A. Restriction of energy intake relative to requirements leading to a significantly low body weight, defined as weight that is less than minimally or normal or, for children and adolescents less than that minimally expected.
B. Intense fear of gaining weight or becoming fat, or persistent behavior that interferes with weight gain, even though at a significantly low weight.
C. Disturbance in the way in which one's body weight or shape is experienced, undue influence of body weight or shape on self-evaluation, or persistent lack of recognition of the seriousness of the current low body weight. Brain is starved, so can become trapped within the thinking.
During the last three months there are recurrent episodes of binge eating or purging behavior (30-40%). This diagnosis trumps bulimia when individual is low weight.
Eating very little all day long; rigid routines for doing so. During the last three months the person has not engaged in episodes of binge-eating or purging behavior
Criteria A (low weight) has not been met for a sustained period of time, but B and/or C are still met.
None of the criteria are met for a sustained period of time
Moderate BMI 16-16.99
Severe BMI 15-15.99
Mild BMI > 17
Extreme BMI < 15
Signs & symptoms
6-10% mortality: cardiovascular (related to malnutrition) and suicide; 1,000 deaths per year in the US
Dry skin, lanugo (fine hair), excess energy (cortisol), edema, bradycardia, hypotension, hypothermia, bloating, co-morbid depression
They've removed amenorrhea from the DSM criteria
onset frequently follows a crisis with family, school, or sexuality
Loss of self-esteem is countered in dieting in effort to "take control"
Males and females have equal body fat until age 9; as teens, female body fat = 25%, 10-12% male.
Dieting may be initially reinforced by family and/or peers
Antidepressants are not helpful for weight gain in acute phase nor for long term weight maintenance.
Open label case studies suggest atypical antipsychotics may be useful in treatment resistant anorexia. Controlled trials needed.
Address weight phobia, maturational conflict and family functioning
Maudsley family based treatment for adolescents with anorexia nervosa. Twenty sessions over 6-12 months. Phase 1 puts the parents in charge of the refeeding process. Phase 2 involves return to independent eating. Phase 3 focuses on more general issues of adolescence (psychosocial issues likely existent prior to anorexia nervosa).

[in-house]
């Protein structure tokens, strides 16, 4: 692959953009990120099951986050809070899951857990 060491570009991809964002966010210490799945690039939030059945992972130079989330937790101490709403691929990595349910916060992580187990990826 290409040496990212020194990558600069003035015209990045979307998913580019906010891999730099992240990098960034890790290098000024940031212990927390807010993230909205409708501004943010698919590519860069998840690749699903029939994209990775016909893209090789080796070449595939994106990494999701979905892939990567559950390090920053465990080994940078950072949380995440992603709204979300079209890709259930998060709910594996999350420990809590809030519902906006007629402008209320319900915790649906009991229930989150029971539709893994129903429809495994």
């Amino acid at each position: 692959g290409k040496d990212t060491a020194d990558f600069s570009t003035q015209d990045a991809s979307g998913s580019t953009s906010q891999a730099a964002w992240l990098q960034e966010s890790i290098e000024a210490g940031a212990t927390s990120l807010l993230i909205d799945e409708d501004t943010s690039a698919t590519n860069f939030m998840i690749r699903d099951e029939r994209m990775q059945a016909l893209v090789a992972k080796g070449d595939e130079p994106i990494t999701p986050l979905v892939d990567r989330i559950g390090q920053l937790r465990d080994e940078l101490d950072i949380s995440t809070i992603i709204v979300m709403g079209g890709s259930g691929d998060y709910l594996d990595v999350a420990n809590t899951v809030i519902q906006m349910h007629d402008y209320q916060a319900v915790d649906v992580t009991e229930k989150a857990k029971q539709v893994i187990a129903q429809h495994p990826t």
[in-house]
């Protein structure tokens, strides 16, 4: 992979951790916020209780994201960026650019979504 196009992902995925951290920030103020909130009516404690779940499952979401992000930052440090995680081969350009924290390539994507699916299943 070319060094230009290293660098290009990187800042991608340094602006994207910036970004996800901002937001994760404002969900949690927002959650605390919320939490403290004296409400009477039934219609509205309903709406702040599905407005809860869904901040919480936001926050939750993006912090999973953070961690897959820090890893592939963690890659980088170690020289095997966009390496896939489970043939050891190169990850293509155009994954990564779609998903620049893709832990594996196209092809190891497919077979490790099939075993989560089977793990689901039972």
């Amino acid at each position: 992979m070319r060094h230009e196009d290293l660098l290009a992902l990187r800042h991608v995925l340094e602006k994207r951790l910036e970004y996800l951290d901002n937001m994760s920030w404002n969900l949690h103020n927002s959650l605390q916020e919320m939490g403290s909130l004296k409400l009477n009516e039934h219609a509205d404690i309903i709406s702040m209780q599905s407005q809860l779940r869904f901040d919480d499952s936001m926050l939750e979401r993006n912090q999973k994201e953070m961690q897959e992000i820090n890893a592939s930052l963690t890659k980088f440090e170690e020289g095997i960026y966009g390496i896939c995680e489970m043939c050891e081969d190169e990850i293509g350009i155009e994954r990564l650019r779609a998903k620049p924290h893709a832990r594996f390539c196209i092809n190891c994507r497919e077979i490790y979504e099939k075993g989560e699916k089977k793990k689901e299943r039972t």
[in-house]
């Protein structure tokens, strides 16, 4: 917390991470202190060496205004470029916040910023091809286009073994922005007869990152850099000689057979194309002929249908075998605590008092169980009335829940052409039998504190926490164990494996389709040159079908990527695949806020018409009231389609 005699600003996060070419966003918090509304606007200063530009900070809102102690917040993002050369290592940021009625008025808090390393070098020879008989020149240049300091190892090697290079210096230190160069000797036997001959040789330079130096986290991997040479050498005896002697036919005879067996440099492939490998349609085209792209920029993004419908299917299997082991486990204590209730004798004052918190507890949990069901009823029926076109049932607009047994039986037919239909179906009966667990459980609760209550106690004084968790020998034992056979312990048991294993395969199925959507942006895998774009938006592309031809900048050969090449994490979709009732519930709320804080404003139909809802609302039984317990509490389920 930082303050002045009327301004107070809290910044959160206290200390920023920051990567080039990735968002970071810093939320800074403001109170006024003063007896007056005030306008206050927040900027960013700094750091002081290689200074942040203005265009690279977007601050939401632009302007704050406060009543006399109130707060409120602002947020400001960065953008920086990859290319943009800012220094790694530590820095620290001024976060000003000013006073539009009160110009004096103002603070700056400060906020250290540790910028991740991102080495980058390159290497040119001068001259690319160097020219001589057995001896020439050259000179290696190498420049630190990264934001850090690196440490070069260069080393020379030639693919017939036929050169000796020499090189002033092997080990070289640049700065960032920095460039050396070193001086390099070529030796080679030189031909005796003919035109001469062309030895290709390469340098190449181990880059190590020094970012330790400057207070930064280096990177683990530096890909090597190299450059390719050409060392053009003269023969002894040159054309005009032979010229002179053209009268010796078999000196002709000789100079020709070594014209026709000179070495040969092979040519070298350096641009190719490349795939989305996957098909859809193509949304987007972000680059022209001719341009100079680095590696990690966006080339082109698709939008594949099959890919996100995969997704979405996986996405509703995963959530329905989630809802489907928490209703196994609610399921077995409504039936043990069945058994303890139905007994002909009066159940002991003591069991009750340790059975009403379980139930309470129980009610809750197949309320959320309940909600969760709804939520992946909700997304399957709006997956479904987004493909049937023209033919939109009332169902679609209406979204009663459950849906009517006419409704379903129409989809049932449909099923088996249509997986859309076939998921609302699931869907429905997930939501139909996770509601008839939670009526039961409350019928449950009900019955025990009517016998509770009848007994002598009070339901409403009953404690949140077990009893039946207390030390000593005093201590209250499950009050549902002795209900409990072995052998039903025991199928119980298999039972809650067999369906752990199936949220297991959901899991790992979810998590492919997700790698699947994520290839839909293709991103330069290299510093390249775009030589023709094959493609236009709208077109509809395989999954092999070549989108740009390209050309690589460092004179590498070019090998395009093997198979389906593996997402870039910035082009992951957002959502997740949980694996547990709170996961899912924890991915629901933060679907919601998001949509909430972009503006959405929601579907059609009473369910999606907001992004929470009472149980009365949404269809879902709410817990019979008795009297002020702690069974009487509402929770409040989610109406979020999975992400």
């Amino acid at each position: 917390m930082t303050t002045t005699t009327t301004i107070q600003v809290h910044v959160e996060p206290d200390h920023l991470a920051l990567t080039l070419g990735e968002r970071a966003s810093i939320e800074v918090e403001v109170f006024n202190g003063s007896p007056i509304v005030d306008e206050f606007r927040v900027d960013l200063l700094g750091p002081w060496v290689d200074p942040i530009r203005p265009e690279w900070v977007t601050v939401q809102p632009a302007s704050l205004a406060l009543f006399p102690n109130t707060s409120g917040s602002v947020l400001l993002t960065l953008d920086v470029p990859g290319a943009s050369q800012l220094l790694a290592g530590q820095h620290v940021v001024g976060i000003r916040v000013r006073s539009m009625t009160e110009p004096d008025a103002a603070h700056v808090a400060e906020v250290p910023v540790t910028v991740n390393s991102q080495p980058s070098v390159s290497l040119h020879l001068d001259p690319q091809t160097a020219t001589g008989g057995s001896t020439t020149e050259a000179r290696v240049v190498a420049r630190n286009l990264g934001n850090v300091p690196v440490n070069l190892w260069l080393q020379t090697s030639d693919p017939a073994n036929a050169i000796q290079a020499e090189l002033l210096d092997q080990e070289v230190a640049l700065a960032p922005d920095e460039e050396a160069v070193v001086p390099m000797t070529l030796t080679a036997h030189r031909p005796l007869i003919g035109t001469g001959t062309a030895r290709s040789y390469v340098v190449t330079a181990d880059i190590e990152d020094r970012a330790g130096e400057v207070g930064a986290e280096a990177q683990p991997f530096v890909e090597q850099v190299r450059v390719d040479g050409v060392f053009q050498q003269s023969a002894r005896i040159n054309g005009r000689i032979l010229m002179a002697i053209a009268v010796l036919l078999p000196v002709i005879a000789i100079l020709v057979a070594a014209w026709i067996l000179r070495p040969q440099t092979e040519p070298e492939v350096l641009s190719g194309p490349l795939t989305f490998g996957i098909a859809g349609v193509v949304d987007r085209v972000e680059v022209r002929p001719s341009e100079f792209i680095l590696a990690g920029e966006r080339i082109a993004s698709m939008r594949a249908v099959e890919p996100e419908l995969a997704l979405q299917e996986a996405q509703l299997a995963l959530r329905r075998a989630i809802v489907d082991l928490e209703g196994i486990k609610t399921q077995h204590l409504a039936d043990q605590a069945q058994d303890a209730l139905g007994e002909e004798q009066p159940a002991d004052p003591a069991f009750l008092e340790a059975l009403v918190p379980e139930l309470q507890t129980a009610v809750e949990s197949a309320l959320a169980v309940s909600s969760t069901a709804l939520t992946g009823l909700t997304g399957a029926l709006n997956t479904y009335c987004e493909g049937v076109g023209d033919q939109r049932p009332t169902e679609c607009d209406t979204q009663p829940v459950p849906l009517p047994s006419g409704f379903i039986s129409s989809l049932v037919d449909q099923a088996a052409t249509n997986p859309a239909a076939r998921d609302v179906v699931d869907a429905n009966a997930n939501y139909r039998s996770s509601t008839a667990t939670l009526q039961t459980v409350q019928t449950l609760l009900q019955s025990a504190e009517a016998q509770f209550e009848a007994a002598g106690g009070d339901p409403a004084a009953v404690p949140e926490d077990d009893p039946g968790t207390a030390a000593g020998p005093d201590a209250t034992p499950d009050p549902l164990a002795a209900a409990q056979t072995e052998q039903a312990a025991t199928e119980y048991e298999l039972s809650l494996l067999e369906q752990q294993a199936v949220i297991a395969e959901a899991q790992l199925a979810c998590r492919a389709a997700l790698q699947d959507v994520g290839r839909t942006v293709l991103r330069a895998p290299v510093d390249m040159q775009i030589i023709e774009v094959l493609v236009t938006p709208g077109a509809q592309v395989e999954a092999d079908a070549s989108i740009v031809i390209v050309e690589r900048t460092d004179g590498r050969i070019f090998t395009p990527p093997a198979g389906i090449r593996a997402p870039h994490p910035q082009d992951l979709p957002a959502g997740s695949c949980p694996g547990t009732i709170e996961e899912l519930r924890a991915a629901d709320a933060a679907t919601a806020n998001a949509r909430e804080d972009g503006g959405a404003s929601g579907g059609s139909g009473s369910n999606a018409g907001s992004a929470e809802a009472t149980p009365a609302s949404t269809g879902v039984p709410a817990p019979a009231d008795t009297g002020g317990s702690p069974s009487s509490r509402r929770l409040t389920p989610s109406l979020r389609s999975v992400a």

CBT for adults
Indicated in cases of marked weight loss, significant complications, and extreme psychological distress, including suicidal ideation
Full recovery of a third to about a half of people.
Binge eating disorder
Behavioral weight loss (BWL)
No compensatory behavior
Most prevalent of the eating disorders (don't have to be overweight
Type II diabetes and bariatric risk factors
B. Recurrent, inappropriate compensatory behavior in order to prevent weight gain, such as self-induced vomiting, misuse of laxatives, or diuretics.
C. Binge/compensation both occur, on average once per week for 3 months
A. Recurrent episodes of bing eating --
eating in a discrete period of time (e.g. within any two hour period), an amount of food that is definitely larger than most people would eat during a similar period of time and under similar circumstances, and sense of lack of control over eating during the episode.
D. Self evaluation unduly influenced by weight and shape.
E. Does not occur during an episode of AN
Severity is based upon purging episodes each week
Mild 1-3 episodes
Extreme > 14
Impulsivity -- frontostriatal circuits in left inferolateral PFC, bilateral inferior frontal gyrus, lenticular and caudate nuclei, ACC